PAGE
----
this article, I wish first to offer thanks to Anouk MontpetitCar for sharing her story about her husband Ivan Car's [pictured] struggles with depression - a battle he fought bravely but sadly lost.Image credit
Car's story is more common than one might think - and so often, these kinds of stories go untold and unnoticed. By sharing her husband's story with Citizen readers, MontpetitCar has not only provided a glimpse into what is a severe, chronic and disabling illness, but also the frustrations that someone with mental illness faces in seeking appropriate treatment as quickly as possible.
As with any other severe, chronic and disabling illness, quick response, expertise and ongoing care are all necessary if one is to recover. Unfortunately, it appears that by the time Car decided to seek the services offered at the Royal Ottawa Mental Health Centre, it was too late; he was too tired to face what lay ahead.
Perhaps he would have received the proper care and treatment if the waiting lists for psychiatric treatment at mental health facilities weren't so very long and if the Ministry of Health hadn't decided over 10 years ago that psychiatric emergency services should only be provided at local hospitals that have certain emergency-room capabilities. (An exception was made for the Centre for Addiction and Mental Health in Toronto, which still operates emergency services at the Clarke Institute on College Street.)
Because of this government decision, the Royal - which has obvious expertise in mental health - was forced to close its emergency services department in 2000. Former patients of the Royal speak fondly of the empathetic, caring environment and expert care received at the emergency room prior to this forced closure.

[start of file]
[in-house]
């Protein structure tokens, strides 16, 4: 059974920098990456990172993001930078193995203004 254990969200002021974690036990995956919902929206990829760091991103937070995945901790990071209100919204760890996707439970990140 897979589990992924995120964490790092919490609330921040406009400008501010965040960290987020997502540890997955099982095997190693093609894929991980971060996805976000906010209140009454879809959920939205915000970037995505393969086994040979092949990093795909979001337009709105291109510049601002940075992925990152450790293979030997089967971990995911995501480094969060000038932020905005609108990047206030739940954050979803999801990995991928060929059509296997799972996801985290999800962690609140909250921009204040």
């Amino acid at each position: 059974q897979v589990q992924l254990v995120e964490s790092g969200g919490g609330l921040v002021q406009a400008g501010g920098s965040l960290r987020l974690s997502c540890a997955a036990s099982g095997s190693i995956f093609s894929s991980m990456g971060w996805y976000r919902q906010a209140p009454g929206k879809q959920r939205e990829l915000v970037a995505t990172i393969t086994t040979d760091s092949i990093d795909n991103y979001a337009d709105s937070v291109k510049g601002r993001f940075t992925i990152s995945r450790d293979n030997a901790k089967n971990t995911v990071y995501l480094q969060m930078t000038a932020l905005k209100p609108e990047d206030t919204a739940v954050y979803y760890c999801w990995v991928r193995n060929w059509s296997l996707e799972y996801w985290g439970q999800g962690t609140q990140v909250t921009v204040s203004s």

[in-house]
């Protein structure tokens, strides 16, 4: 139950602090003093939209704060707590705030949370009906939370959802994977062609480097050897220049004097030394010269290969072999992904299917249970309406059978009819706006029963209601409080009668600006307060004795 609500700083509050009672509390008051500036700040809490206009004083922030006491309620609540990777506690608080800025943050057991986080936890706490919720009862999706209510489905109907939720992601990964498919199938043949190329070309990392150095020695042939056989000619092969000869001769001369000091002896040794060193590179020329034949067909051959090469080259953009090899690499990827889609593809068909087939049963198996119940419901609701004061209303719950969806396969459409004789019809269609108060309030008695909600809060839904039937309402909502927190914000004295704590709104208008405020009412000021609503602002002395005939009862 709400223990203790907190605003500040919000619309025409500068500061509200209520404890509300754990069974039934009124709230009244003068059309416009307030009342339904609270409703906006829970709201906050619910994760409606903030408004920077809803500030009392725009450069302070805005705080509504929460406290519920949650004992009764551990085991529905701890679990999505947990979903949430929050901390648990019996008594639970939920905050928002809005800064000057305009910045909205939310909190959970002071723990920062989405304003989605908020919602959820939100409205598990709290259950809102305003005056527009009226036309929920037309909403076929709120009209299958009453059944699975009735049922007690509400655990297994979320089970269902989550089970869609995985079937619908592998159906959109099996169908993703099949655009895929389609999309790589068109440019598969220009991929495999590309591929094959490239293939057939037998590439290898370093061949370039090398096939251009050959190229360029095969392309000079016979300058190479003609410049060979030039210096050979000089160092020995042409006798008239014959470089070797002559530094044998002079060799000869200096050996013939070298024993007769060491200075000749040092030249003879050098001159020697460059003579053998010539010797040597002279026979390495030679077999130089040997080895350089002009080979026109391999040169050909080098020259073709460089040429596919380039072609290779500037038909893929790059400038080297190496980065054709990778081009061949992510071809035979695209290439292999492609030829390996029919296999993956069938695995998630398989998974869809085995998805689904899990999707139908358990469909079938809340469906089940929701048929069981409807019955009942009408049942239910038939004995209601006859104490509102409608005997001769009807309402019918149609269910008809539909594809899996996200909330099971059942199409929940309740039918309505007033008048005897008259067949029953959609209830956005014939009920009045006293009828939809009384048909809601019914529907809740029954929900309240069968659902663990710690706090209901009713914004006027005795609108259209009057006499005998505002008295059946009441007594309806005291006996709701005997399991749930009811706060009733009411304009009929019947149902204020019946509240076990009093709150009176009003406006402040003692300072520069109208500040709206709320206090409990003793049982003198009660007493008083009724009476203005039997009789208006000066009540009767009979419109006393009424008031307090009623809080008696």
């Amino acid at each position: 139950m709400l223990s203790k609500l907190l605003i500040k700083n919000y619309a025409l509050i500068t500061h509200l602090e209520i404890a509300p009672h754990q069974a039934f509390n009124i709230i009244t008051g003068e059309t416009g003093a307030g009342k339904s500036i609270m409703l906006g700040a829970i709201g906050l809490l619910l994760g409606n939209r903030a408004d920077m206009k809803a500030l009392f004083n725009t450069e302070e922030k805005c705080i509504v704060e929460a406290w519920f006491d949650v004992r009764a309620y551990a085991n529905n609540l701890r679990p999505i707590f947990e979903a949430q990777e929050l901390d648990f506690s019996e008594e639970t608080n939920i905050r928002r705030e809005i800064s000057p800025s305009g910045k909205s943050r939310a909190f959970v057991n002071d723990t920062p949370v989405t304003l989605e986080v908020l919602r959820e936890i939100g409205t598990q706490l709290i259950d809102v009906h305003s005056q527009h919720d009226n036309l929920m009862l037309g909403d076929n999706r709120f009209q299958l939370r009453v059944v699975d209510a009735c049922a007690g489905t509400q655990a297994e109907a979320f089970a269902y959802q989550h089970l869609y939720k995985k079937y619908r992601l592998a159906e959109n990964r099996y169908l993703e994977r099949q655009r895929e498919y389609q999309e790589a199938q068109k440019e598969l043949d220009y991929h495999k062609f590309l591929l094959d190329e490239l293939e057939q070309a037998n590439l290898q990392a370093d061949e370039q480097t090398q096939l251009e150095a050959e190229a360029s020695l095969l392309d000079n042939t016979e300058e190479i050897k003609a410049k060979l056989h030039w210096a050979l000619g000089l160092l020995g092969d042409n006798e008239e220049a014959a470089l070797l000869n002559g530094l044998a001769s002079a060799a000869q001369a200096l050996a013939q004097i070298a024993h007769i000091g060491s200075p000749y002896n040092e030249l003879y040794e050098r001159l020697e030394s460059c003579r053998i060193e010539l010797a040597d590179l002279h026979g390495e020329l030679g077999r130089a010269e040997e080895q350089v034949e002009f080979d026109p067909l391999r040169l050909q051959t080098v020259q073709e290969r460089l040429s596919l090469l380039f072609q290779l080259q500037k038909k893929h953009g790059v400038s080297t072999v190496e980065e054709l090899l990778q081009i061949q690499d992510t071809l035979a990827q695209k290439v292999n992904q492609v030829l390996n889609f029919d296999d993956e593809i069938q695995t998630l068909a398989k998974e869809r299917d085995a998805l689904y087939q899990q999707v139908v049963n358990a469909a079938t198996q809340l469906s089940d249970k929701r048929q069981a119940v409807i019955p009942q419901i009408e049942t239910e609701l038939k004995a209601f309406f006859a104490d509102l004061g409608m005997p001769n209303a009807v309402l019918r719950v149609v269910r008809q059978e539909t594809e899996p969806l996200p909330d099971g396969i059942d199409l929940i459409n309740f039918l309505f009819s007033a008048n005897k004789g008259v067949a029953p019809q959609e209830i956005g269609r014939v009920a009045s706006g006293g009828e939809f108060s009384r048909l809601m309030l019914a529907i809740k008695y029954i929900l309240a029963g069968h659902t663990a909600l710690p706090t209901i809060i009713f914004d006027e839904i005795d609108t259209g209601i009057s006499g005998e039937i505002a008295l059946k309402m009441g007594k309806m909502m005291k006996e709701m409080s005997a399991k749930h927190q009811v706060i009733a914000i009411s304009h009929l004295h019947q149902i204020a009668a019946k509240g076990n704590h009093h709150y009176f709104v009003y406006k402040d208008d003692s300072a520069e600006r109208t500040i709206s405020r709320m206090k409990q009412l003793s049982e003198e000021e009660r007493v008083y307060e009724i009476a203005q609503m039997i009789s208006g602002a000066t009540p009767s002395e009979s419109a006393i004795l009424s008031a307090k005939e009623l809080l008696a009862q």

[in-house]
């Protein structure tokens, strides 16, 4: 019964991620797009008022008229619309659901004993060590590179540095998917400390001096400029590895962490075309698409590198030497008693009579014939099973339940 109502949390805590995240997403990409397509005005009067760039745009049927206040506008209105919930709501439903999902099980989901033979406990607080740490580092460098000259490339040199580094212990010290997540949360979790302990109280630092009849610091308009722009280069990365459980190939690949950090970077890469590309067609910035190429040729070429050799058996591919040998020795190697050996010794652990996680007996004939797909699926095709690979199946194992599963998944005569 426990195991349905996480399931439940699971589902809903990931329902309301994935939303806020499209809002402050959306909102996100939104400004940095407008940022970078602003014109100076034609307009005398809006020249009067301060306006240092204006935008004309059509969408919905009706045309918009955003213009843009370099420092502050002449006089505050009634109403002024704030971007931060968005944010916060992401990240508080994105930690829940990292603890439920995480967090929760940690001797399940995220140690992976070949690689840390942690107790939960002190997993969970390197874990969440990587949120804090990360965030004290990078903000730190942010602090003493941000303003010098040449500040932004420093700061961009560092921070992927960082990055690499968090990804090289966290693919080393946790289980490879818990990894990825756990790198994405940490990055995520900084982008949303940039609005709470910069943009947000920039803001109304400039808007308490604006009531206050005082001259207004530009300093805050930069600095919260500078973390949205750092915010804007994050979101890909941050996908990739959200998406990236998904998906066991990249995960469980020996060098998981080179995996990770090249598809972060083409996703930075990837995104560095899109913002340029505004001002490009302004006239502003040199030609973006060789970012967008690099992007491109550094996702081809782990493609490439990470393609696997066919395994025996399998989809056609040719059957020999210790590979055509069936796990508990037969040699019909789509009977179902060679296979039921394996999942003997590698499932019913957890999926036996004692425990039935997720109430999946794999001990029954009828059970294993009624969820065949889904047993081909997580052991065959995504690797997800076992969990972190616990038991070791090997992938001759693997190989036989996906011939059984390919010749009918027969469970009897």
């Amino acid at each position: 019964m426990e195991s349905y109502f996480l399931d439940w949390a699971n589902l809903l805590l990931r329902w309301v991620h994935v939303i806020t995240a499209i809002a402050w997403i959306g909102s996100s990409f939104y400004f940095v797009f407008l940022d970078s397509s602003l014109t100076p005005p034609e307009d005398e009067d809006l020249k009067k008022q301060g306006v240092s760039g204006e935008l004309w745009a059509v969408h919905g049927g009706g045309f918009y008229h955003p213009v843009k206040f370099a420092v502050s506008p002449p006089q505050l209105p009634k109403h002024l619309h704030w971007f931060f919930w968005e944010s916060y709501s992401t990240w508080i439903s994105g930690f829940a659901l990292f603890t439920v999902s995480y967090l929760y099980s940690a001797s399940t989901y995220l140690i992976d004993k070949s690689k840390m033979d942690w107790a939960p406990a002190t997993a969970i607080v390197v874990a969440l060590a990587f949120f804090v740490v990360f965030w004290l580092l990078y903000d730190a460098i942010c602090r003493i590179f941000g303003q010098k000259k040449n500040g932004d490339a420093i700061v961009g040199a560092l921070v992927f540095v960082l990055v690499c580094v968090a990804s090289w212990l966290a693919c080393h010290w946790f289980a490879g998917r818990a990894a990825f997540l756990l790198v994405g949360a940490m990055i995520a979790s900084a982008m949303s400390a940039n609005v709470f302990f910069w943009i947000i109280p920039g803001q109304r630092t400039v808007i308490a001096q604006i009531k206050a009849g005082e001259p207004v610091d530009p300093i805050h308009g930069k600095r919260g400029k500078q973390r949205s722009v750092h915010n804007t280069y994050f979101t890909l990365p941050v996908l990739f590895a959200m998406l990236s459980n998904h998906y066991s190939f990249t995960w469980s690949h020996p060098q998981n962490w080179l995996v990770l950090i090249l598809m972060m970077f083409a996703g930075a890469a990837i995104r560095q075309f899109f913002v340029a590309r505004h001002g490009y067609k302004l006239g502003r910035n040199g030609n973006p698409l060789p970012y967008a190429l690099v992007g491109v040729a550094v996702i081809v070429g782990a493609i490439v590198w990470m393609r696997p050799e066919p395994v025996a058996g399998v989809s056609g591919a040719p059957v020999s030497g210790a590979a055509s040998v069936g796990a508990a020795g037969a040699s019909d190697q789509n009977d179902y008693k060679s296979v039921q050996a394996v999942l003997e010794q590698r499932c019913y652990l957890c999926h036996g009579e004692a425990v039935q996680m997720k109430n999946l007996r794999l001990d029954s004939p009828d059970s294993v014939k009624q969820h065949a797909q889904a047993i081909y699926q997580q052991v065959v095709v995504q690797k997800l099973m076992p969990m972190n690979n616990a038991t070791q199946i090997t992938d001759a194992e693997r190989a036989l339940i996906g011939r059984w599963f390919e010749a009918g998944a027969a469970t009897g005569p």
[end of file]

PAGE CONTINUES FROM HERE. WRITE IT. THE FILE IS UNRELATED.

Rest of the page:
I and many other families I know have experienced the extreme difficulties of sitting for hours in a hospital emergency waiting room with a severely ill loved one who is in immediate need of psychiatric services. Often, very sick people never receive psychiatric services because, due to their illness, they are unable to wait and are unlikely to return, no matter how severe the symptoms.
There are real practical benefits to receiving emergency service at a mental health centre as opposed to an emergency room geared to treating fevers and broken bones. When someone is suffering from mental illness, it is imperative that appropriate mental health care begin at the first encounter between the health provider and the client. It can make the difference between success and failure.
Given the recent discussions about "client-centred" care, it is incumbent that two things happen - that the wait list for psychiatric services be addressed and that emergency services be returned to the Royal where specialized, therapeutic care goes beyond dispensing of medication.
Cynthia Clark, Ottawa Chair, Family Advisory Council, ROMHC
Sunday, August 28, 2011
Re: The lost, beautiful mind of Ivan Car, Aug. 21.
A letter to the editor published in yesterday's edition of the Ottawa Citizen: